This book provides the first systematic analysis of peace-building in Central Asia for inter-ethnic conflicts over water and land in the Ferghana Valley based on concrete, in-depth and on-site investigation. The core analysis centres on peace-building projects in Kyrgyzstan, Uzbekistan and Tajikistan by three international aid agencies -an international NGO, a bilateral governmental dor and a multilateral agency - and the shared approach which the dors developed and used for conflict transformation. Using ethgraphic case material, the author critically examines both the theoretical assumptions guiding this approach and its empirical outcomes when put into practice. Building on existing work in conflict transformation and the ethgraphy of international assistance in Central Asia, the book sheds light on Western attempts to transform the post-socialist societies of Central Asia and provides fresh empirical data on and insights into irrigation practices, social institutions, and state and identity formation in the Ferghana Valley. The book provides a vel and invative approach to the study of development assistance and peace-building. It will be of interest to researchers in the field of Central Asian Studies, post-Soviet Studies, Development and Peace and Conflict Studies.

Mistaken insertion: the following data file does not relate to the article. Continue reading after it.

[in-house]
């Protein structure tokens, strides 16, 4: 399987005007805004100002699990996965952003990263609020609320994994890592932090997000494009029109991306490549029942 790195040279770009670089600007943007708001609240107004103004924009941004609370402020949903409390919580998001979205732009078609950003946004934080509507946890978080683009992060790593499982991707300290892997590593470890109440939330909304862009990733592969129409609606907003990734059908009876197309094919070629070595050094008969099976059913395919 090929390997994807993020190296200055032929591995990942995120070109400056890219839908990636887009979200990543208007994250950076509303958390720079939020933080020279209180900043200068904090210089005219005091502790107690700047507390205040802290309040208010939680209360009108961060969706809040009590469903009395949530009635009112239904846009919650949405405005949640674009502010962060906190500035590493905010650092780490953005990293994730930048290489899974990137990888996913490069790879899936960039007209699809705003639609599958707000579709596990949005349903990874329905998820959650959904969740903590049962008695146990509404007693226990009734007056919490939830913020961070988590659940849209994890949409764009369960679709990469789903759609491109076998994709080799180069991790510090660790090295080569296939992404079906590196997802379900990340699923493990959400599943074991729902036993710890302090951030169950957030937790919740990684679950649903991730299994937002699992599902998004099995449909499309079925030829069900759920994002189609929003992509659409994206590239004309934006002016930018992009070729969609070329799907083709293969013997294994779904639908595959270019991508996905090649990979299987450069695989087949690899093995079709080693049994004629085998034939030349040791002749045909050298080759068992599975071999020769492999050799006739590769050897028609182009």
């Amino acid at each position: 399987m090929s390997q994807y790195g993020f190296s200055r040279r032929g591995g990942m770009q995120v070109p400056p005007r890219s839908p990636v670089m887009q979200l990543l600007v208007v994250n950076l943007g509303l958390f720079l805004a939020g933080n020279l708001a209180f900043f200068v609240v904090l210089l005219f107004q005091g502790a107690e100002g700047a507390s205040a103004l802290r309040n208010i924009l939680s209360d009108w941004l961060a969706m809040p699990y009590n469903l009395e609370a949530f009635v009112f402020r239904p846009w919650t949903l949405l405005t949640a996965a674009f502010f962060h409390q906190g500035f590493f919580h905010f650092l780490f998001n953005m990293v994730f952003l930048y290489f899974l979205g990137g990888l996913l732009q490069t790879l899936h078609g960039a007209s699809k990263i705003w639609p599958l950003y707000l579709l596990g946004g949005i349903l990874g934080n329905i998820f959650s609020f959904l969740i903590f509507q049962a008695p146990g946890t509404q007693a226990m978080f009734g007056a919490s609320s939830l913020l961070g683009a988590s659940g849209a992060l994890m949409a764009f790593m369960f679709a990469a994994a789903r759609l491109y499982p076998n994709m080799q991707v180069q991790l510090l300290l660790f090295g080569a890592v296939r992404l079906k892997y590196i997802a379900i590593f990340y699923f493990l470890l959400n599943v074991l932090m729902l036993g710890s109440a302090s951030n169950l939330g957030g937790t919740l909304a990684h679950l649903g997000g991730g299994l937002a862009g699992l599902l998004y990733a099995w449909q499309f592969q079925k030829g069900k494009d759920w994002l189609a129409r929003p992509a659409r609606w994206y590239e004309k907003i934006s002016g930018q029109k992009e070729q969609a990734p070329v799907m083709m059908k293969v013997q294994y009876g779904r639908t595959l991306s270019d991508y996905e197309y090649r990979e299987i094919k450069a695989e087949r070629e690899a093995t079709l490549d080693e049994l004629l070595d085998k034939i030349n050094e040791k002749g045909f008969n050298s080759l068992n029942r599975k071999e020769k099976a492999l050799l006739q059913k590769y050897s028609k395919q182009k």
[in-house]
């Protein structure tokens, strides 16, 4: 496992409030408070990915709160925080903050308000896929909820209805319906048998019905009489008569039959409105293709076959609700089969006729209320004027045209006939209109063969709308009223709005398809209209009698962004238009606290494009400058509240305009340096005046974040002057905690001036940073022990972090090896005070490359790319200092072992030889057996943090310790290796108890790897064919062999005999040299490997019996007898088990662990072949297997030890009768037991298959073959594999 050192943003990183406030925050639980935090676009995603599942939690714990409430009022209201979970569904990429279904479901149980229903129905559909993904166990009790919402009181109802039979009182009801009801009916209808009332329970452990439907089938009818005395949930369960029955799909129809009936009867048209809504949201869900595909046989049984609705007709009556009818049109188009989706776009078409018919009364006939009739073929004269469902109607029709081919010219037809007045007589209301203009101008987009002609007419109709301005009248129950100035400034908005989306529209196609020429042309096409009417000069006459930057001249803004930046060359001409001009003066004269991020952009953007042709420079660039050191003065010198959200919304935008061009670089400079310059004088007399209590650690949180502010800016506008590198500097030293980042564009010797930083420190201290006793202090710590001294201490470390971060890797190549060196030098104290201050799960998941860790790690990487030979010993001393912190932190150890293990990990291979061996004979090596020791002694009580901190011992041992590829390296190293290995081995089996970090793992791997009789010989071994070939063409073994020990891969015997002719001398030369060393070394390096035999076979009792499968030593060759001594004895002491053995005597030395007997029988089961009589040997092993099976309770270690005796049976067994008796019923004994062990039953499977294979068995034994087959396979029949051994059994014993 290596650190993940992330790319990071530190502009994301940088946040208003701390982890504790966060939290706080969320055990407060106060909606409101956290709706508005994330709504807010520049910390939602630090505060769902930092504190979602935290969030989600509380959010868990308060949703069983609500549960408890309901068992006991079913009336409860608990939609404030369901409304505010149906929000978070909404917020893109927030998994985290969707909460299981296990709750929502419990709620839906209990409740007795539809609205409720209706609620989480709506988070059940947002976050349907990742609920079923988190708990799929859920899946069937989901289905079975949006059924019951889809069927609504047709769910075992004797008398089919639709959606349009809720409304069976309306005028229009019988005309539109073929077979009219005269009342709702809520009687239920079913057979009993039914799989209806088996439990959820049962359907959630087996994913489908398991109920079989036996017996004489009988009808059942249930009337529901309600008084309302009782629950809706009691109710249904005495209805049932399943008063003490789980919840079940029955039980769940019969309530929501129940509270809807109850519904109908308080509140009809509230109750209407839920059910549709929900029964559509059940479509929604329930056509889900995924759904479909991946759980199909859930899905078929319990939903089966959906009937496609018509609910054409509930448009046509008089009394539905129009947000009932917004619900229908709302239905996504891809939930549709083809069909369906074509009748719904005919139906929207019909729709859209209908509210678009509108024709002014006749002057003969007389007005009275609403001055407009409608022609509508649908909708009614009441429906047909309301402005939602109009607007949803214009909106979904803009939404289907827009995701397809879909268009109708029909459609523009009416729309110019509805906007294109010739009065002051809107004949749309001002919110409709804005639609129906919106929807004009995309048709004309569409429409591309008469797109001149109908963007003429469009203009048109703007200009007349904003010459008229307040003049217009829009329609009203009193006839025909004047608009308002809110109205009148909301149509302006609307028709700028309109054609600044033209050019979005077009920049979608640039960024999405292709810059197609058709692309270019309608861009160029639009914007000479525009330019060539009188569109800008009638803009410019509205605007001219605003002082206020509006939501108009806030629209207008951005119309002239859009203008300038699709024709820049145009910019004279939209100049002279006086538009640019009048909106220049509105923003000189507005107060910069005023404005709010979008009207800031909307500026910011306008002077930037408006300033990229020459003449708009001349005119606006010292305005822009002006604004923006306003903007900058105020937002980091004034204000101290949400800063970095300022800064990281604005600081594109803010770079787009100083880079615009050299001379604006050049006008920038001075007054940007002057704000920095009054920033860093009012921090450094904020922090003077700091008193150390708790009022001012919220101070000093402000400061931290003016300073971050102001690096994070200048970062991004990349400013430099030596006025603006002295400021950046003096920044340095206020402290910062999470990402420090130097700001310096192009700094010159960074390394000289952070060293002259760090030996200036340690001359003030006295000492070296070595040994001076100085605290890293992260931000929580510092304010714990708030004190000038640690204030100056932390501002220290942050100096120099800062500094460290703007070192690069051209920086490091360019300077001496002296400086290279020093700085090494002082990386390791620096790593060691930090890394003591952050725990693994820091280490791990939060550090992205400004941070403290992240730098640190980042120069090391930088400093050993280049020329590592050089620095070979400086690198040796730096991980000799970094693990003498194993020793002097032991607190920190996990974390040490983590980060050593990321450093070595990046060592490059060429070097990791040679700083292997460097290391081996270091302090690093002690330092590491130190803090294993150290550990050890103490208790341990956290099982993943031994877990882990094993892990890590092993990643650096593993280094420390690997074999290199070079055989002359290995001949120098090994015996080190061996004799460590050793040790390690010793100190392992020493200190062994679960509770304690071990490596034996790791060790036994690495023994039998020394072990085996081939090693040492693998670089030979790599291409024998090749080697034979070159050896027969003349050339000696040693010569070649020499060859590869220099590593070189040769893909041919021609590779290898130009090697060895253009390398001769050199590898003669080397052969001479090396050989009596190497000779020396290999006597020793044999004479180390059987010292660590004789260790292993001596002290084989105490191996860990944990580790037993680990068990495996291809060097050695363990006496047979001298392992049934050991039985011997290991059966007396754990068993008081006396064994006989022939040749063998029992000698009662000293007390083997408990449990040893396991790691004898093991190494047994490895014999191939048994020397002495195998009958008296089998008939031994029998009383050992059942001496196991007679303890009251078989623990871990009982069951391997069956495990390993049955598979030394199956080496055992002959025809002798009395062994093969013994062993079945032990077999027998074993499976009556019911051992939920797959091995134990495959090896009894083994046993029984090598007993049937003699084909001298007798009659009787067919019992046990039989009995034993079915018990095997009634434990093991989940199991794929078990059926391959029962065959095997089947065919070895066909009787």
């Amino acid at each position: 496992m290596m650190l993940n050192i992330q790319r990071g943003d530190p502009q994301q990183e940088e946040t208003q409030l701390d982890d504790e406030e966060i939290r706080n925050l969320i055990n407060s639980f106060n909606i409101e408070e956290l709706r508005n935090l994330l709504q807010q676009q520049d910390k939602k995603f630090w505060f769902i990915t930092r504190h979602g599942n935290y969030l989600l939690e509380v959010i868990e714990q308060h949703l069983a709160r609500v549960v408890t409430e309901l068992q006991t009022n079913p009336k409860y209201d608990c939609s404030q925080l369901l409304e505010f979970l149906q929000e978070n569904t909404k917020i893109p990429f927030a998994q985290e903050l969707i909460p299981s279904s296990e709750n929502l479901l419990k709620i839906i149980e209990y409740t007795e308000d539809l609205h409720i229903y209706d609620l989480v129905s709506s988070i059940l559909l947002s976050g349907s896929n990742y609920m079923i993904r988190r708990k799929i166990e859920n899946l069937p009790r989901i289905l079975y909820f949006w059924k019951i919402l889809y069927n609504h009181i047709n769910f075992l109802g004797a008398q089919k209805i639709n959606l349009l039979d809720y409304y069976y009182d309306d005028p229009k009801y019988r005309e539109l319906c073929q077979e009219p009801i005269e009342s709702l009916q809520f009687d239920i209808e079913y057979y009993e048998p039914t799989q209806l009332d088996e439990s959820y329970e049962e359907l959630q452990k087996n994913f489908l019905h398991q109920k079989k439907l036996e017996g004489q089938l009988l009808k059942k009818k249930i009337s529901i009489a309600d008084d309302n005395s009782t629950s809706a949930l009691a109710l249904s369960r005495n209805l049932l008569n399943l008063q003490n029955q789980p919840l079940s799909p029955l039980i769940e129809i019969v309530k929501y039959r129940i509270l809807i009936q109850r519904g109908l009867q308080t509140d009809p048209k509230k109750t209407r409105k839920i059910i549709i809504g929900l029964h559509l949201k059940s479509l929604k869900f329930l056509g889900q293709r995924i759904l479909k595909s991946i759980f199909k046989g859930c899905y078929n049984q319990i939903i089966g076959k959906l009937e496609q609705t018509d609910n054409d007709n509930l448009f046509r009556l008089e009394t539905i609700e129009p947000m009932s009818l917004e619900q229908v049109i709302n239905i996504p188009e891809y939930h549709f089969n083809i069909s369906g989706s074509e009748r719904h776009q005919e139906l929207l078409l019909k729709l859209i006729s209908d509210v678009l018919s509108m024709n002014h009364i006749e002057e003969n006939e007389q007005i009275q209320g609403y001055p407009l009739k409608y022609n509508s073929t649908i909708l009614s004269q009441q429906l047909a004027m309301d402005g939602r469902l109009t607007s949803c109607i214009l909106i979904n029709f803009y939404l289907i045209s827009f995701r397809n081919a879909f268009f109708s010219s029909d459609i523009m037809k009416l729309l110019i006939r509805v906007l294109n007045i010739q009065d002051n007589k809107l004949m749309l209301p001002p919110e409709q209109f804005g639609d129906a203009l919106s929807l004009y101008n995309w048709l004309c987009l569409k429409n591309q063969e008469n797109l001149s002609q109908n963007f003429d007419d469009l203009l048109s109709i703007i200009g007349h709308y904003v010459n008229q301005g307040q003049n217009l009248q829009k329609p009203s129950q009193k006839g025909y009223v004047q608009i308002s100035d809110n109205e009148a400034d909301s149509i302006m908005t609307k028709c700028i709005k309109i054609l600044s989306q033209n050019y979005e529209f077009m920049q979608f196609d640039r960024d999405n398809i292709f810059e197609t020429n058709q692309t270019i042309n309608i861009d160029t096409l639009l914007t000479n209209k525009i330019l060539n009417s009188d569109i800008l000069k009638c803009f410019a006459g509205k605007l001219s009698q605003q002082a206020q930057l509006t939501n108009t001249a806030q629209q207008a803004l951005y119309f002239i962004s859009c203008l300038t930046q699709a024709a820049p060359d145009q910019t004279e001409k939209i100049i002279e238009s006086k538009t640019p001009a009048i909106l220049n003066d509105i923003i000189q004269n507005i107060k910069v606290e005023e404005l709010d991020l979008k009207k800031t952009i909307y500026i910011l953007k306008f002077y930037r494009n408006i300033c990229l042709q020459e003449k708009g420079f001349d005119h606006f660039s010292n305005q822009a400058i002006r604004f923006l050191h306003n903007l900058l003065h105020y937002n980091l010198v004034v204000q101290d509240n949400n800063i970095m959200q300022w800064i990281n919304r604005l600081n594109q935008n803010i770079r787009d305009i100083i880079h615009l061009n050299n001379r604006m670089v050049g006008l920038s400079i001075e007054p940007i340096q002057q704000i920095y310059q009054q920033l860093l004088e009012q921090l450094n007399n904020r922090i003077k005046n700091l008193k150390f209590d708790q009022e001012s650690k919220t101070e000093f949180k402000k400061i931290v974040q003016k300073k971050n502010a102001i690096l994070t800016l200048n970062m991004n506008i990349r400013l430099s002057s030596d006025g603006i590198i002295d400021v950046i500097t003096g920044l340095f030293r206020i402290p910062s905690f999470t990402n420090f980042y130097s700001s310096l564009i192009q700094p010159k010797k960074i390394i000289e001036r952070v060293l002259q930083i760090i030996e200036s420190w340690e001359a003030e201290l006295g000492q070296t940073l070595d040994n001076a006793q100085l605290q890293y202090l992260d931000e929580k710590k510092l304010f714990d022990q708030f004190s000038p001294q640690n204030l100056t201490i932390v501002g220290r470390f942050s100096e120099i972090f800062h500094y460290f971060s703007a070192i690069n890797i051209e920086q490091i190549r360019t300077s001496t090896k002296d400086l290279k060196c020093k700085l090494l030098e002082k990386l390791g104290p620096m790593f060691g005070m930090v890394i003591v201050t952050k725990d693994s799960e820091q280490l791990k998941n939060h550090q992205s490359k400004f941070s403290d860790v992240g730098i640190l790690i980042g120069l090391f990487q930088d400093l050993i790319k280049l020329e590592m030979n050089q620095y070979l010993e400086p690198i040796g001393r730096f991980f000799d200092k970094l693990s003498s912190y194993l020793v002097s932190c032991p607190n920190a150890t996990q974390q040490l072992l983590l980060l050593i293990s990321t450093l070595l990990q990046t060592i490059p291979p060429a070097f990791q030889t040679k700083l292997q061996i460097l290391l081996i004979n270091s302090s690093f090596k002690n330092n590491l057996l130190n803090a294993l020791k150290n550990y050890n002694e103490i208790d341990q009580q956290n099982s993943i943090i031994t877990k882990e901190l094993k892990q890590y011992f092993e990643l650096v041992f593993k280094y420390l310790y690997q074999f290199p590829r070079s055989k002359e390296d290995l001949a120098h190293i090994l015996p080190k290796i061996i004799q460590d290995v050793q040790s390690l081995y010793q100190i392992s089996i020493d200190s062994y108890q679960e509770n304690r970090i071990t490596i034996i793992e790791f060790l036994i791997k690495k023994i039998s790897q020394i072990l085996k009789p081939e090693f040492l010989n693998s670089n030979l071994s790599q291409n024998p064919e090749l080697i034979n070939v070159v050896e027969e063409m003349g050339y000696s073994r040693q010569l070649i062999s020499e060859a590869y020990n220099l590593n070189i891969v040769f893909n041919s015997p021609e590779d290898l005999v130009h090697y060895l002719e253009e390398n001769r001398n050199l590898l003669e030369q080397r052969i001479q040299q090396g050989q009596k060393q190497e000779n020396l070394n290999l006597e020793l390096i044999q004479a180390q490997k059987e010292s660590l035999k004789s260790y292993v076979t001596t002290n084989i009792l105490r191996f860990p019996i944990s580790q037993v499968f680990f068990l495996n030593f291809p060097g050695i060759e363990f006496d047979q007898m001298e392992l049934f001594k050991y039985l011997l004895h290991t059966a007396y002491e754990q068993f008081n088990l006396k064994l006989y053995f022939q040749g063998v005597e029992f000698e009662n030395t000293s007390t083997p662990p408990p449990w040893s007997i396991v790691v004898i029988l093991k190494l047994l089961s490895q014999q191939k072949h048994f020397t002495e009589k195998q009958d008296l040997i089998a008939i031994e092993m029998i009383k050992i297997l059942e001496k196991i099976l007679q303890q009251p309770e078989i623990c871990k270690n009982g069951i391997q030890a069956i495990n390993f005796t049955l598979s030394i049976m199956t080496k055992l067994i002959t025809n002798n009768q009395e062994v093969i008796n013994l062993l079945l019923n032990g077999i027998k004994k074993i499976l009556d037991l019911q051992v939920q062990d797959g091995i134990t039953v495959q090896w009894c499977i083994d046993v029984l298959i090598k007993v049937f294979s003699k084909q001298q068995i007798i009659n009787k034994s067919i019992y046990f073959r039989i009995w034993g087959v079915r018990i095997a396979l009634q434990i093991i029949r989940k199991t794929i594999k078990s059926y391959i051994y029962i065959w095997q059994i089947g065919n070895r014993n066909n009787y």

Christine Bichsel is a research fellow at the Department of Geography, University of Berne, Switzerland. Her research interests include development studies and studies of peace and conflict.
Taylor & Francis Ltd
Date of Publication
Social Studies: General
Central Asian Studies
Place of Publication
Country of Publication
11 black & white illustrations, 7 black & white tables, 4 black & white halftones, 7 black & white line drawings